Moranbah man McIver Watene has survived two bites by one of the world’s deadliest snakes.
Venom from a brown snake left the 24-year-old in Mackay Base Hospital’s Intensive Care Unit for two days while doctors worked to stabilise his blood and kidney function.
Brown snakes have a highly venomous bite and this one left Mr Watene with blood coagulation so low even the slightest bump could have caused him to have a serious and potentially life-threatening bleed.
Snake venom can also cause muscle breakdown that in this case caused an acute kidney injury which almost needed dialysis. He now has to maintain his kidney health to avoid a need for dialysis down the track.
Mr Watene was playing golf with his friends when the snake struck.
“I was playing golf and hit my ball into the rough, so I went looking for it,” he said.
“I felt a prick on my leg, so I looked down and I was standing on top of a snake. The snake has then come around and taken another bite.”
Luckily, Mr Watene and his mates knew what to do thanks to their first aid training. Once he had realised what happened they sprang into action.
“I immediately sat down with my leg below my heart and we didn’t have anything on us, so we used a towel to wrap around the bite,” Mr Watene said.
“We got in the buggy straight away and called 000 on our way to the clubhouse.
“The lady on the phone explained how we needed to put the bandage on so when we arrived at the clubhouse and had a first aid kit, we knew what to do. Shortly after the ambulance arrived.”
Mr Watene was brought by RACQ CQ Rescue chopper to Mackay Base Hospital’s Emergency Department where he was treated with anti-venom. He was then transferred to ICU for ongoing management.
Mackay Base Hospital Intensive Care Specialist Dr Stephen Luke said quick thinking and first aid training saved Mr Watene’s life.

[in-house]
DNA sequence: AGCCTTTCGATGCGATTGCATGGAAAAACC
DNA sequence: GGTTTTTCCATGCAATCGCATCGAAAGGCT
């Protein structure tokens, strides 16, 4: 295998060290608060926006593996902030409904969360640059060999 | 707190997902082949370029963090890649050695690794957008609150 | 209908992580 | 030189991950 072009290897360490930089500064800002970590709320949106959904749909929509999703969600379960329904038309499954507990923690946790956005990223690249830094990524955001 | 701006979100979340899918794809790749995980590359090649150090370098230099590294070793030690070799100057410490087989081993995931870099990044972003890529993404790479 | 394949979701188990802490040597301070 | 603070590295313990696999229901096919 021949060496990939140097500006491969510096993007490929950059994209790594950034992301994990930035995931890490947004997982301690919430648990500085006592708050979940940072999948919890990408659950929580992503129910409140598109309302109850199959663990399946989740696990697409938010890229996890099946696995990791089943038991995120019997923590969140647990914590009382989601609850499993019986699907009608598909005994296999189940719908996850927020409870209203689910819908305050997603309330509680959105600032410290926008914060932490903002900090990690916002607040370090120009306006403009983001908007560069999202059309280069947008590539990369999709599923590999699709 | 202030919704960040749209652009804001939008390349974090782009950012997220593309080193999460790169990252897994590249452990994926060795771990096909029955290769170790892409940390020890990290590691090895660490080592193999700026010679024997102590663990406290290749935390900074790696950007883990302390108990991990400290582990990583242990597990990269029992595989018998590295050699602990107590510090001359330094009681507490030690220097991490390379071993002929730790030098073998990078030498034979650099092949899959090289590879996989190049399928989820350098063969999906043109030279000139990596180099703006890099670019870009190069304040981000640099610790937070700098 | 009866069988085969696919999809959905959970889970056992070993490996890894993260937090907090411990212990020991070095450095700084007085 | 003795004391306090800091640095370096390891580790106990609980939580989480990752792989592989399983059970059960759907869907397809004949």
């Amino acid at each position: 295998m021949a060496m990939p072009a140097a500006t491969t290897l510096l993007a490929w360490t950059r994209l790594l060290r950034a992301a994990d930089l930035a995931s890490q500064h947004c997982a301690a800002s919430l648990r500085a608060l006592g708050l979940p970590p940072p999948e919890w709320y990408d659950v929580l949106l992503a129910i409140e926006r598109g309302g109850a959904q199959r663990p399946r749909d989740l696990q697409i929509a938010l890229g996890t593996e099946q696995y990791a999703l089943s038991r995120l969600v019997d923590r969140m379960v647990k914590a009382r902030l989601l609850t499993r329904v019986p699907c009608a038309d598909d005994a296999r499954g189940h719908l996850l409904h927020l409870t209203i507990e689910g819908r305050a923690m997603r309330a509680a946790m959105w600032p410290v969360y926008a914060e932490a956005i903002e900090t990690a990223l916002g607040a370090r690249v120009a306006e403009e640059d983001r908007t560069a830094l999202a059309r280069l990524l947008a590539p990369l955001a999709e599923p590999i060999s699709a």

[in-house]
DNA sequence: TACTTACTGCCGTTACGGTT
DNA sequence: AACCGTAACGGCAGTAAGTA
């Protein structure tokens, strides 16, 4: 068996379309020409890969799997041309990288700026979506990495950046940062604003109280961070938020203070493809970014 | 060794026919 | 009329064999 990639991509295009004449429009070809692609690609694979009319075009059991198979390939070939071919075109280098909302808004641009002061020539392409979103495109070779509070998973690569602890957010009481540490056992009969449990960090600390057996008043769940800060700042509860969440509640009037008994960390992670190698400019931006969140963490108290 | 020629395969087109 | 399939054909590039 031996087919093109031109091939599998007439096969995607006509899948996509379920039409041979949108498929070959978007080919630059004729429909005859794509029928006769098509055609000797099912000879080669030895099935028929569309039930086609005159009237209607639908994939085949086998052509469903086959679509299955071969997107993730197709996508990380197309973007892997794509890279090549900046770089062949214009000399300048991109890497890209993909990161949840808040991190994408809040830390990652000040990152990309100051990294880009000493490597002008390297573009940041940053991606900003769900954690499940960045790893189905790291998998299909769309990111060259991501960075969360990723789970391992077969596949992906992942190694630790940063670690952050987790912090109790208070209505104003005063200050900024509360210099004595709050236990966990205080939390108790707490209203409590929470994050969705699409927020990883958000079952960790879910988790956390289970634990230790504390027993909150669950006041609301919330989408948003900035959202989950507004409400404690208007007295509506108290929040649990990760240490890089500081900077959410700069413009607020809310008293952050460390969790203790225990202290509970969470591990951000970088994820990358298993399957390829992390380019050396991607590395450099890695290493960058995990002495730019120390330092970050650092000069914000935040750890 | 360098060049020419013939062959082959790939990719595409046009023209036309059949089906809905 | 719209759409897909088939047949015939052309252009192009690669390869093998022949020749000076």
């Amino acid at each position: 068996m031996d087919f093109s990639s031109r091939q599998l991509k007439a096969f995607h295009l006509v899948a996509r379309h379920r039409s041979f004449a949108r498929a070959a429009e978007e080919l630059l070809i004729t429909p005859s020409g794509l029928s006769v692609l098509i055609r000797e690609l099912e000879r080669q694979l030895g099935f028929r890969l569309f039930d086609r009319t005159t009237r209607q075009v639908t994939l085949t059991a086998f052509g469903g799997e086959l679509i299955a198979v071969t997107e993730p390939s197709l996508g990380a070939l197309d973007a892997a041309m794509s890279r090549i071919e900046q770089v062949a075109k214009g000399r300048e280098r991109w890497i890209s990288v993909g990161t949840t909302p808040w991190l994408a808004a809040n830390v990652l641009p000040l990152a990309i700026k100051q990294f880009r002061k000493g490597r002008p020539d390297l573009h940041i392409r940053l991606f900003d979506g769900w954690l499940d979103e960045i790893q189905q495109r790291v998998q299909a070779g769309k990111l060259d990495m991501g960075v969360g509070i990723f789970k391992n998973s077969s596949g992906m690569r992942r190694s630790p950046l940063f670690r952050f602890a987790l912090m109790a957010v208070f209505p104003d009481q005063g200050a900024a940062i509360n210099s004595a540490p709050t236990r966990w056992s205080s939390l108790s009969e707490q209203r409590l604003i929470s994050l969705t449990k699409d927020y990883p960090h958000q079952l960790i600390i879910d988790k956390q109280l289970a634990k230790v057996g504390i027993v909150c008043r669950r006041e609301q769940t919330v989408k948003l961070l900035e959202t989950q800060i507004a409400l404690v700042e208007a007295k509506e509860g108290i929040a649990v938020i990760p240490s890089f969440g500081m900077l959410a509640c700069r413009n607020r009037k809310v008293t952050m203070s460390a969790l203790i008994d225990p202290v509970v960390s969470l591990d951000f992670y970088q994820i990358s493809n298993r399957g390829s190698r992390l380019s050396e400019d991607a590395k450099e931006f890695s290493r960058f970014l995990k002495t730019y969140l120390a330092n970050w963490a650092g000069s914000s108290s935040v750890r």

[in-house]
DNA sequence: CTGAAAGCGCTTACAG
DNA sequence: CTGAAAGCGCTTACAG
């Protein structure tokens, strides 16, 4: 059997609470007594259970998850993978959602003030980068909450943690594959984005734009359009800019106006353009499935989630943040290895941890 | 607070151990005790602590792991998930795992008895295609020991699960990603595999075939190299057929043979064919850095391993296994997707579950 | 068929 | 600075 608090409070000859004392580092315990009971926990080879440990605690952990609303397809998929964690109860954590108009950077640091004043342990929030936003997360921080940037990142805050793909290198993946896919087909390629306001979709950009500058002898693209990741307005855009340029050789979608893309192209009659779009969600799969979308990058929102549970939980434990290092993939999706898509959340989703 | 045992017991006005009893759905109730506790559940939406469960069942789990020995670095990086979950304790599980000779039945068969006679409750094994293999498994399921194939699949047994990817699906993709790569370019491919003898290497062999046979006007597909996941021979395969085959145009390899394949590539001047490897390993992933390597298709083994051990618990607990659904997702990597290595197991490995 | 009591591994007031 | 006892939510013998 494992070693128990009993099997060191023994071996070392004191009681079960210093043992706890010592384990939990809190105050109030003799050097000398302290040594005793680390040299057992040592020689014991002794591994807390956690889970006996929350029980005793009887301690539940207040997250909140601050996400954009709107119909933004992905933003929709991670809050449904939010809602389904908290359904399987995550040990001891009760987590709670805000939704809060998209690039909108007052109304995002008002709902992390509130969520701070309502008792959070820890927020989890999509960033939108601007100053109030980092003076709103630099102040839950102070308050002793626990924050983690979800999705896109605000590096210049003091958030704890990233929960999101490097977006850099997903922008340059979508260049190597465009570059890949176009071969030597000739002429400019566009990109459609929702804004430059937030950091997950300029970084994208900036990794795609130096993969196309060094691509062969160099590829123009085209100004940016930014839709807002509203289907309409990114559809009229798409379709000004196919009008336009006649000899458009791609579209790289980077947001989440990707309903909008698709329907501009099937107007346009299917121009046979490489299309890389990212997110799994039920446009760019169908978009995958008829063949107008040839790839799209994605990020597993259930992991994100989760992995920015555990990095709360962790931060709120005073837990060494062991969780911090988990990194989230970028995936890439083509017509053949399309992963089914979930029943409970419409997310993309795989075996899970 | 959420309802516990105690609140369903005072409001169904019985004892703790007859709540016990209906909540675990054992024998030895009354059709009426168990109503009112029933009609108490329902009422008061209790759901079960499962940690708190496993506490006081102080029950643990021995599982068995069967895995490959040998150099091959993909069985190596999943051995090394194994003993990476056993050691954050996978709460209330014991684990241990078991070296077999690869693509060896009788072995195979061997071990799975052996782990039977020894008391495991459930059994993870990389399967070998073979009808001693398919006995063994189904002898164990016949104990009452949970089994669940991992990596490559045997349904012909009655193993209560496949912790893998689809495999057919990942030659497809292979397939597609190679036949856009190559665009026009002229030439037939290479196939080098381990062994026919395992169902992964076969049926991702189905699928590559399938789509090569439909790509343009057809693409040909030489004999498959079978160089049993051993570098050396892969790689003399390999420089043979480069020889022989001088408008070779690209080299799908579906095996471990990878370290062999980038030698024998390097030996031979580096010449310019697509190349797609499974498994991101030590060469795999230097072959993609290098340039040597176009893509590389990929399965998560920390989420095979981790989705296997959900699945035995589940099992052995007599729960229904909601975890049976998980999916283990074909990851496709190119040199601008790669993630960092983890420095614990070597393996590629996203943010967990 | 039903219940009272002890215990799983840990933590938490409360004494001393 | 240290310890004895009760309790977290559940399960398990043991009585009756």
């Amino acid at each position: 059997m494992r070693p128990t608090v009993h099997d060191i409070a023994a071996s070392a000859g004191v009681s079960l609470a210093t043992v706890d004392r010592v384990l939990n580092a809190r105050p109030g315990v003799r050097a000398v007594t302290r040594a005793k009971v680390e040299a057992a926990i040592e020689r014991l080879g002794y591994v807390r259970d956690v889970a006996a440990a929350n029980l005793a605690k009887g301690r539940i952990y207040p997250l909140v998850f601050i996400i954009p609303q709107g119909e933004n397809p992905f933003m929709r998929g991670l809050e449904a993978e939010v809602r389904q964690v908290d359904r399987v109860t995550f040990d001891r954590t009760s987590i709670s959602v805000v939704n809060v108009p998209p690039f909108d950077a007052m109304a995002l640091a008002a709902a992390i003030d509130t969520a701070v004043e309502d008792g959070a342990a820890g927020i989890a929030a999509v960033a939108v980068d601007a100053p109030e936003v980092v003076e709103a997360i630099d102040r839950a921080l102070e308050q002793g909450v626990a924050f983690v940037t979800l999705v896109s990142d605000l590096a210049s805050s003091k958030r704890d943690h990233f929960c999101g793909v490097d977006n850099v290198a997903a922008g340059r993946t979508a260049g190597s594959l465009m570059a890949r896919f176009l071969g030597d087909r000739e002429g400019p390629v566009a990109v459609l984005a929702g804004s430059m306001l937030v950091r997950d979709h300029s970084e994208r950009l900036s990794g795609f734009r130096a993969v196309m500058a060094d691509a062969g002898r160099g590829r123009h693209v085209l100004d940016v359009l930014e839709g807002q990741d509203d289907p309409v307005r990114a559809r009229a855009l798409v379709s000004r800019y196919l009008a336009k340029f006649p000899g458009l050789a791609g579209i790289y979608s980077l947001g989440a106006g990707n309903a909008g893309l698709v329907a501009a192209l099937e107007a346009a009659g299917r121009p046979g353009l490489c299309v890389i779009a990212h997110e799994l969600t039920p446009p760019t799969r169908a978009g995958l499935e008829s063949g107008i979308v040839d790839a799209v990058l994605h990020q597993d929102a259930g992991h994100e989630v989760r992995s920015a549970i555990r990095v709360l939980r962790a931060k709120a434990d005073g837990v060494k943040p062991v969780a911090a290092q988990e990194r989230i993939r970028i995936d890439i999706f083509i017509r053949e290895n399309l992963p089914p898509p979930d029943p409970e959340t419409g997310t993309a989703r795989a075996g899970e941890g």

“If Mr Watene and his mates hadn’t acted so quickly and used their first aid training, we could have had a very different outcome. Applying a pressure immobilisation bandage early is critical to slow the spread of venom,” Dr Luke said.
“Often people who are bitten by a snake experience no early obvious symptoms. It’s common for people to start feeling sick a few hours later and only then remember feeling a scratch on their leg.
“Symptoms can progress quickly and may cause cardiac arrest or a life-threatening bleed. It’s much better to come to hospital immediately so we can test your blood regularly to observe any changes over time.
Dr Luke said if bitten by a snake it is important to remain calm and still, phone for help and apply a pressure immobilisation bandage to the limb. Don’t use a tourniquet because this can cause more damage.
“If you have someone there to help, get them to assist by applying a pressure immobilisation bandage if one is nearby but don’t go looking for it yourself. Also, don’t ever run the risk of ignoring a snake bite based on an assumption the snake is non-venomous. Treat all snake bites as serious and call 000.”
While Mr Watene recovers in ICU after his snakebite ordeal he is looking forward to when he can return to the golf course back home.
“This definitely won’t keep me away from playing golf. If I was on the fairway it would have been fine, so I just need to get better at golf,” Mr Watene said.